Ice, ice, our kingdom for some ice.

Smaller doesn't necessarily mean more easier, as is the case with the cooling abilities of this mini fridge. Despite cranking down the thermostat to well below the recommended manufacturer setting, the coolest this mini fridge's main compartment got was a balmy 43.42 degrees Fahrenheit. Get down the crisper drawer—less than a foot away—and you get temperatures averaging up to 50.9 degrees. Fortunately, temperature shift managed to stay down to a third of a degree or less over time, a small perk that should help if you don't care too much about how cold your refrigerated items are getting.

The freezer was just bad. There's no other way around it. Despite being just a few inches tall—7.5, to be exact—we saw a gap of about six degrees from top to bottom. Specifically, we observed an average of 7.97 at the top and 1.86 degrees at the bottom. What's worse is the fact that those sultry temperatures weren't even constant: standard deviation ranged from 0.51 degrees to a whopping 1.17, and that's after taking 36 hours to reach equilibrium. The day that sort of performance becomes acceptable is the day we throw in our reviewing towels and say the heck with it all.

Sometimes below average will have to do.

With just below-average performance, the Frigidaire's lone drawer delivered some of the best performance of all. Losing an average of 0.22 grams of moisture per hour, this is actually on par with certain budget full-sized models. Considering the flimsy nature of this drawer's seal—lacking a proper berth, the drawer can slip around easily—and a complete lack of any humidity control, that's actually pretty impressive.

Who knew? One test it could actually pass.

Despite the long time it took for our test materials to reach a stable temperature in the freezer, initial freezing time was actually pretty acceptable. At one hour and 47 minutes, it's not great, but it is workable. We've seen large-scale fridges take over two hours, placing this mini not slightly off to the poorer side of average.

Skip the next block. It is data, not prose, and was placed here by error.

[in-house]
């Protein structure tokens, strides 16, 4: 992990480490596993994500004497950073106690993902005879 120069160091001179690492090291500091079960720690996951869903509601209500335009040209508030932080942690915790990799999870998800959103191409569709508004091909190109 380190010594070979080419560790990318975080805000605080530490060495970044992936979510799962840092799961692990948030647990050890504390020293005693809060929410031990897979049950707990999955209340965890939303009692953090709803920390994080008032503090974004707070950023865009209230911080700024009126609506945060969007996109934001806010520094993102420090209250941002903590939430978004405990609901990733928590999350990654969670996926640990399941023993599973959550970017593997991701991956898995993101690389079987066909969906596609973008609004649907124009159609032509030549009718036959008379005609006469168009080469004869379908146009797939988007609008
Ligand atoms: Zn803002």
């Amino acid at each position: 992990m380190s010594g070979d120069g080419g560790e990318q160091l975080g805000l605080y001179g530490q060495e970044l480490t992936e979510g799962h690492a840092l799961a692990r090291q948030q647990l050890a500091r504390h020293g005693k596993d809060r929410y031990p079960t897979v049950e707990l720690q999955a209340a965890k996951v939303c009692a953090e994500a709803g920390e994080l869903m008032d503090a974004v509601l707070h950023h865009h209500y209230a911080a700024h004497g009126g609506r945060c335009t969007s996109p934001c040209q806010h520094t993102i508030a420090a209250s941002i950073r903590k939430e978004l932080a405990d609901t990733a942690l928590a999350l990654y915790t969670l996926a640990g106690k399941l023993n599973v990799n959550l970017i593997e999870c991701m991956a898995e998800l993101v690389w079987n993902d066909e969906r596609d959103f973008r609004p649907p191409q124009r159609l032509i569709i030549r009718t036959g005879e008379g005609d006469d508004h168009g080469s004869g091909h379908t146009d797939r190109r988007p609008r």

The insulation in the freezer of a mini fridge is laughable. If you leave the door open for a few seconds, it's going to start to thaw. As such, it was no surprise when this model failed to pass our power loss test. After unplugging this squat appliance, it took 29.94 hours (that's 29 hours and about 56 minutes, for those of you who are curious) for our materials to officially thaw. It's not the worst we've seen, but you may want to have some bags of ice handy for any power outage just incase.

It's like a gremlin: small, but with a big appetite.

Marketed as a 3.1 cubic foot mini fridge, the amount of usable space here is actually pretty close to that. Two shelves and a drawer make up the fridge proper, with a can rack and two shelves on the door. In total—we measured the can rack as though it were a regular shelf—it adds up to 1.65 cubic feet of usable storage. The box-like freezer and its shallow door shelf add an additional 0.82 cubic feet of storage to the overall package.

As is often the case with mini fridges, it's outrageously inefficient. Odds are good, though, that the product will keel over and die before you really see a huge long-term impact on your energy bill. Good thing, too, since it'll cost you an average of $19.22 per year at a rate of $0.09 per kWh. It may not seem like much, but it actually comes out to about 0.24 kWh per cubic foot of usable space. That's roughly three to four times the energy needed for a moderately efficient, full-sized fridge.

Meet the tester

Matthew Zahnzinger

Matthew Zahnzinger

Logistics Manager & Staff Writer


Matthew is a native of Brockton, MA and a graduate of Northeastern, where he earned a degree in English and Theatre. He has also studied at the Gaiety School of Acting in Dublin and spends most of his free time pursuing a performance career in the greater Boston area.

See all of Matthew Zahnzinger's reviews